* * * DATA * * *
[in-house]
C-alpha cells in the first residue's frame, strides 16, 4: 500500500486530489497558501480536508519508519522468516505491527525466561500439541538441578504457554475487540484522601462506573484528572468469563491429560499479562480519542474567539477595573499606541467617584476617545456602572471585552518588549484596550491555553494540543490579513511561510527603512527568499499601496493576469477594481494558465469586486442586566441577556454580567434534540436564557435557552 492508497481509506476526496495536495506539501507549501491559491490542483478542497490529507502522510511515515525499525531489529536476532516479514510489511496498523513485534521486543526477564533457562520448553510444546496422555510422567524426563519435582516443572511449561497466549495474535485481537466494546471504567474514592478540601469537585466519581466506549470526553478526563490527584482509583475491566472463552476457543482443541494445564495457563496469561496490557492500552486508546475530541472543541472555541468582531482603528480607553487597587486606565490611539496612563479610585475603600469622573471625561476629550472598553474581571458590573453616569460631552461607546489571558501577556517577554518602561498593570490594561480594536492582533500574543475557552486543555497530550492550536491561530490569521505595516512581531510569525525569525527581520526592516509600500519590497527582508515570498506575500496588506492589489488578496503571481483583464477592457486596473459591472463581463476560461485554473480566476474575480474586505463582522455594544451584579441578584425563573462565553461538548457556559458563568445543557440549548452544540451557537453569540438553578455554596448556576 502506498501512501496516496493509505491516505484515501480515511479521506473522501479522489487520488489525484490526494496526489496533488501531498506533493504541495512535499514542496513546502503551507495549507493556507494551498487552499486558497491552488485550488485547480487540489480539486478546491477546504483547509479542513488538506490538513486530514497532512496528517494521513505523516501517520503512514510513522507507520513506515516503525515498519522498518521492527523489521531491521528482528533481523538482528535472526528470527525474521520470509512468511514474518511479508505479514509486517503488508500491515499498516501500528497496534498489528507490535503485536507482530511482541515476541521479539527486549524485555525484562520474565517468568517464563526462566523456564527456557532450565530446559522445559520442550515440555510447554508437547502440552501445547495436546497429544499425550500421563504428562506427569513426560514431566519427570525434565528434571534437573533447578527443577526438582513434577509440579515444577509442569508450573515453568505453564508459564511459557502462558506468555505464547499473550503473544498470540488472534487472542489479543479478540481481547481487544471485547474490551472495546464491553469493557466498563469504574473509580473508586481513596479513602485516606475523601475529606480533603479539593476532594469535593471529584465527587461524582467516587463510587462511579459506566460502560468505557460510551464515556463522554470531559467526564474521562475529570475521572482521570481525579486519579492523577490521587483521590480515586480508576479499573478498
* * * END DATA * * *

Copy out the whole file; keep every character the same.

[in-house]
C-alpha cells in the first residue's frame, strides 16, 4: 500500500486530489497558501480536508519508519522468516505491527525466561500439541538441578504457554475487540484522601462506573484528572468469563491429560499479562480519542474567539477595573499606541467617584476617545456602572471585552518588549484596550491555553494540543490579513511561510527603512527568499499601496493576469477594481494558465469586486442586566441577556454580567434534540436564557435557552 492508497481509506476526496495536495506539501507549501491559491490542483478542497490529507502522510511515515525499525531489529536476532516479514510489511496498523513485534521486543526477564533457562520448553510444546496422555510422567524426563519435582516443572511449561497466549495474535485481537466494546471504567474514592478540601469537585466519581466506549470526553478526563490527584482509583475491566472463552476457543482443541494445564495457563496469561496490557492500552486508546475530541472543541472555541468582531482603528480607553487597587486606565490611539496612563479610585475603600469622573471625561476629550472598553474581571458590573453616569460631552461607546489571558501577556517577554518602561498593570490594561480594536492582533500574543475557552486543555497530550492550536491561530490569521505595516512581531510569525525569525527581520526592516509600500519590497527582508515570498506575500496588506492589489488578496503571481483583464477592457486596473459591472463581463476560461485554473480566476474575480474586505463582522455594544451584579441578584425563573462565553461538548457556559458563568445543557440549548452544540451557537453569540438553578455554596448556576 502506498501512501496516496493509505491516505484515501480515511479521506473522501479522489487520488489525484490526494496526489496533488501531498506533493504541495512535499514542496513546502503551507495549507493556507494551498487552499486558497491552488485550488485547480487540489480539486478546491477546504483547509479542513488538506490538513486530514497532512496528517494521513505523516501517520503512514510513522507507520513506515516503525515498519522498518521492527523489521531491521528482528533481523538482528535472526528470527525474521520470509512468511514474518511479508505479514509486517503488508500491515499498516501500528497496534498489528507490535503485536507482530511482541515476541521479539527486549524485555525484562520474565517468568517464563526462566523456564527456557532450565530446559522445559520442550515440555510447554508437547502440552501445547495436546497429544499425550500421563504428562506427569513426560514431566519427570525434565528434571534437573533447578527443577526438582513434577509440579515444577509442569508450573515453568505453564508459564511459557502462558506468555505464547499473550503473544498470540488472534487472542489479543479478540481481547481487544471485547474490551472495546464491553469493557466498563469504574473509580473508586481513596479513602485516606475523601475529606480533603479539593476532594469535593471529584465527587461524582467516587463510587462511579459506566460502560468505557460510551464515556463522554470531559467526564474521562475529570475521572482521570481525579486519579492523577490521587483521590480515586480508576479499573478498